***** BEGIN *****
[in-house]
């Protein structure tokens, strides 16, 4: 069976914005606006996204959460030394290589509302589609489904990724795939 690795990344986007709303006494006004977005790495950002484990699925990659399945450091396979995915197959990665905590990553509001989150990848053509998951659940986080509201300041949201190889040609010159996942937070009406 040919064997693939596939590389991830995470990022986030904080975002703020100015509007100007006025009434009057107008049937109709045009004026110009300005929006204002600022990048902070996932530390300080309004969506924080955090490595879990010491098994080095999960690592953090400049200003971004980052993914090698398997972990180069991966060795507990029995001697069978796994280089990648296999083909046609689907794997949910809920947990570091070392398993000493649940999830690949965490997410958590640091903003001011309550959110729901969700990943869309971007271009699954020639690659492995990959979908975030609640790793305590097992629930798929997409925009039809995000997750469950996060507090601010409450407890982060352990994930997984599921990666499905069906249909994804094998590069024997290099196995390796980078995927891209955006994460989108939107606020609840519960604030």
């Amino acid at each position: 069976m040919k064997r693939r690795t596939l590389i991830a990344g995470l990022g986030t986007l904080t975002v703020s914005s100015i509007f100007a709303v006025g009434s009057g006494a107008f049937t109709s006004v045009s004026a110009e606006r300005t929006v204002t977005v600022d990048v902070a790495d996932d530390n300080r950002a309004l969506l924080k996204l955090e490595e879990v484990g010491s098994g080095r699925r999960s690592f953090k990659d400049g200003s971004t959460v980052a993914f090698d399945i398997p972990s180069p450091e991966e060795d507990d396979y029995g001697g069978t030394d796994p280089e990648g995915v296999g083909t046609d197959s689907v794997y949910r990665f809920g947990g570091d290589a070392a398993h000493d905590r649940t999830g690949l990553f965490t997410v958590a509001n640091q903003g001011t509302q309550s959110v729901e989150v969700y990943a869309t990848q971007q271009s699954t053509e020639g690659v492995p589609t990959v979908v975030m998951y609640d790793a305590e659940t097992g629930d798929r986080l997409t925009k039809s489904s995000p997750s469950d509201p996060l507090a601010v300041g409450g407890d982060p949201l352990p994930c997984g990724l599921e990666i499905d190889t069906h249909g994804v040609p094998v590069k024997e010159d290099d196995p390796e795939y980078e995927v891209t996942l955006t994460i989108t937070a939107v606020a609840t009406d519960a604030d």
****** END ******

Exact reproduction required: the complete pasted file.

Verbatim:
[in-house]
């Protein structure tokens, strides 16, 4: 069976914005606006996204959460030394290589509302589609489904990724795939 690795990344986007709303006494006004977005790495950002484990699925990659399945450091396979995915197959990665905590990553509001989150990848053509998951659940986080509201300041949201190889040609010159996942937070009406 040919064997693939596939590389991830995470990022986030904080975002703020100015509007100007006025009434009057107008049937109709045009004026110009300005929006204002600022990048902070996932530390300080309004969506924080955090490595879990010491098994080095999960690592953090400049200003971004980052993914090698398997972990180069991966060795507990029995001697069978796994280089990648296999083909046609689907794997949910809920947990570091070392398993000493649940999830690949965490997410958590640091903003001011309550959110729901969700990943869309971007271009699954020639690659492995990959979908975030609640790793305590097992629930798929997409925009039809995000997750469950996060507090601010409450407890982060352990994930997984599921990666499905069906249909994804094998590069024997290099196995390796980078995927891209955006994460989108939107606020609840519960604030």
């Amino acid at each position: 069976m040919k064997r693939r690795t596939l590389i991830a990344g995470l990022g986030t986007l904080t975002v703020s914005s100015i509007f100007a709303v006025g009434s009057g006494a107008f049937t109709s006004v045009s004026a110009e606006r300005t929006v204002t977005v600022d990048v902070a790495d996932d530390n300080r950002a309004l969506l924080k996204l955090e490595e879990v484990g010491s098994g080095r699925r999960s690592f953090k990659d400049g200003s971004t959460v980052a993914f090698d399945i398997p972990s180069p450091e991966e060795d507990d396979y029995g001697g069978t030394d796994p280089e990648g995915v296999g083909t046609d197959s689907v794997y949910r990665f809920g947990g570091d290589a070392a398993h000493d905590r649940t999830g690949l990553f965490t997410v958590a509001n640091q903003g001011t509302q309550s959110v729901e989150v969700y990943a869309t990848q971007q271009s699954t053509e020639g690659v492995p589609t990959v979908v975030m998951y609640d790793a305590e659940t097992g629930d798929r986080l997409t925009k039809s489904s995000p997750s469950d509201p996060l507090a601010v300041g409450g407890d982060p949201l352990p994930c997984g990724l599921e990666i499905d190889t069906h249909g994804v040609p094998v590069k024997e010159d290099d196995p390796e795939y980078e995927v891209t996942l955006t994460i989108t937070a939107v606020a609840t009406d519960a604030d």